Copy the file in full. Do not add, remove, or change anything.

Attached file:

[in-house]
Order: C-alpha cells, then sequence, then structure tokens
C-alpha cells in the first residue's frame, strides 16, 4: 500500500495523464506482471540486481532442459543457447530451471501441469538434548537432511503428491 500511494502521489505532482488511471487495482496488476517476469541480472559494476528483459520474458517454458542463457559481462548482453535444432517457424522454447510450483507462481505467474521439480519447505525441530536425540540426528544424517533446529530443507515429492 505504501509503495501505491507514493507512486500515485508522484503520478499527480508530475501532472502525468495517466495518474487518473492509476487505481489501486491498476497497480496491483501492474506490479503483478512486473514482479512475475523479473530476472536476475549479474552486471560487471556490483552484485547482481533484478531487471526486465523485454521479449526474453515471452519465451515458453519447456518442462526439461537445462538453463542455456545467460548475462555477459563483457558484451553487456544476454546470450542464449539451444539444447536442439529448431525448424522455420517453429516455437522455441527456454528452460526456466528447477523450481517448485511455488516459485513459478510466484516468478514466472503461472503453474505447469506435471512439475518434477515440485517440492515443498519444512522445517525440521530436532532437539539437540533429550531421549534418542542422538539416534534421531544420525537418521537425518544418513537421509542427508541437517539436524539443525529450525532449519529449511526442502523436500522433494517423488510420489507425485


[in-house]
Order: C-alpha cells, then sequence, then structure tokens
C-alpha cells in the first residue's frame, strides 16, 4: 500500500495523464506482471540486481532442459543457447530451471501441469538434548537432511503428491 500511494502521489505532482488511471487495482496488476517476469541480472559494476528483459520474458517454458542463457559481462548482453535444432517457424522454447510450483507462481505467474521439480519447505525441530536425540540426528544424517533446529530443507515429492 505504501509503495501505491507514493507512486500515485508522484503520478499527480508530475501532472502525468495517466495518474487518473492509476487505481489501486491498476497497480496491483501492474506490479503483478512486473514482479512475475523479473530476472536476475549479474552486471560487471556490483552484485547482481533484478531487471526486465523485454521479449526474453515471452519465451515458453519447456518442462526439461537445462538453463542455456545467460548475462555477459563483457558484451553487456544476454546470450542464449539451444539444447536442439529448431525448424522455420517453429516455437522455441527456454528452460526456466528447477523450481517448485511455488516459485513459478510466484516468478514466472503461472503453474505447469506435471512439475518434477515440485517440492515443498519444512522445517525440521530436532532437539539437540533429550531421549534418542542422538539416534534421531544420525537418521537425518544418513537421509542427508541437517539436524539443525529450525532449519529449511526442502523436500522433494517423488510420489507425485